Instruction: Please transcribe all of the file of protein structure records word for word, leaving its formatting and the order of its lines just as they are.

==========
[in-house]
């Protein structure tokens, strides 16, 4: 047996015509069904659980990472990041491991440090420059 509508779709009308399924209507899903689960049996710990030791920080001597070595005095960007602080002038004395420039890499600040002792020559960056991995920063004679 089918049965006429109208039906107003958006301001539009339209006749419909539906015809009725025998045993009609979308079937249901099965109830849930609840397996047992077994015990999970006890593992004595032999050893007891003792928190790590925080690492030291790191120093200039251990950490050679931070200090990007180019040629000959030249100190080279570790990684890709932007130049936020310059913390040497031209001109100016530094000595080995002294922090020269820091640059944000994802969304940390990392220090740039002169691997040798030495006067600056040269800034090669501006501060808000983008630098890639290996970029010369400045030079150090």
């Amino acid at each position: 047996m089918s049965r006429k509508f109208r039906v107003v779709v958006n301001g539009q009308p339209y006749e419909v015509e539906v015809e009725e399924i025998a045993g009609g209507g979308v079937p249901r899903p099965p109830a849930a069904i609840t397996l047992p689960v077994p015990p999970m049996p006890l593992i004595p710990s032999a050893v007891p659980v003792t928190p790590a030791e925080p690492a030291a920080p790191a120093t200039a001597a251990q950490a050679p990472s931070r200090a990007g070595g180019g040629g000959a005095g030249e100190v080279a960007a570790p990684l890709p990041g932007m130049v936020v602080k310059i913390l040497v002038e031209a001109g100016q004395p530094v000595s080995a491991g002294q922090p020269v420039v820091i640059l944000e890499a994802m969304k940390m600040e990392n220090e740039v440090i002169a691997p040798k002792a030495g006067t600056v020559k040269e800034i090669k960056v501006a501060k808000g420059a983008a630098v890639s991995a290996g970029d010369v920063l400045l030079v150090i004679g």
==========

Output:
[in-house]
């Protein structure tokens, strides 16, 4: 047996015509069904659980990472990041491991440090420059 509508779709009308399924209507899903689960049996710990030791920080001597070595005095960007602080002038004395420039890499600040002792020559960056991995920063004679 089918049965006429109208039906107003958006301001539009339209006749419909539906015809009725025998045993009609979308079937249901099965109830849930609840397996047992077994015990999970006890593992004595032999050893007891003792928190790590925080690492030291790191120093200039251990950490050679931070200090990007180019040629000959030249100190080279570790990684890709932007130049936020310059913390040497031209001109100016530094000595080995002294922090020269820091640059944000994802969304940390990392220090740039002169691997040798030495006067600056040269800034090669501006501060808000983008630098890639290996970029010369400045030079150090």
């Amino acid at each position: 047996m089918s049965r006429k509508f109208r039906v107003v779709v958006n301001g539009q009308p339209y006749e419909v015509e539906v015809e009725e399924i025998a045993g009609g209507g979308v079937p249901r899903p099965p109830a849930a069904i609840t397996l047992p689960v077994p015990p999970m049996p006890l593992i004595p710990s032999a050893v007891p659980v003792t928190p790590a030791e925080p690492a030291a920080p790191a120093t200039a001597a251990q950490a050679p990472s931070r200090a990007g070595g180019g040629g000959a005095g030249e100190v080279a960007a570790p990684l890709p990041g932007m130049v936020v602080k310059i913390l040497v002038e031209a001109g100016q004395p530094v000595s080995a491991g002294q922090p020269v420039v820091i640059l944000e890499a994802m969304k940390m600040e990392n220090e740039v440090i002169a691997p040798k002792a030495g006067t600056v020559k040269e800034i090669k960056v501006a501060k808000g420059a983008a630098v890639s991995a290996g970029d010369v920063l400045l030079v150090i004679g």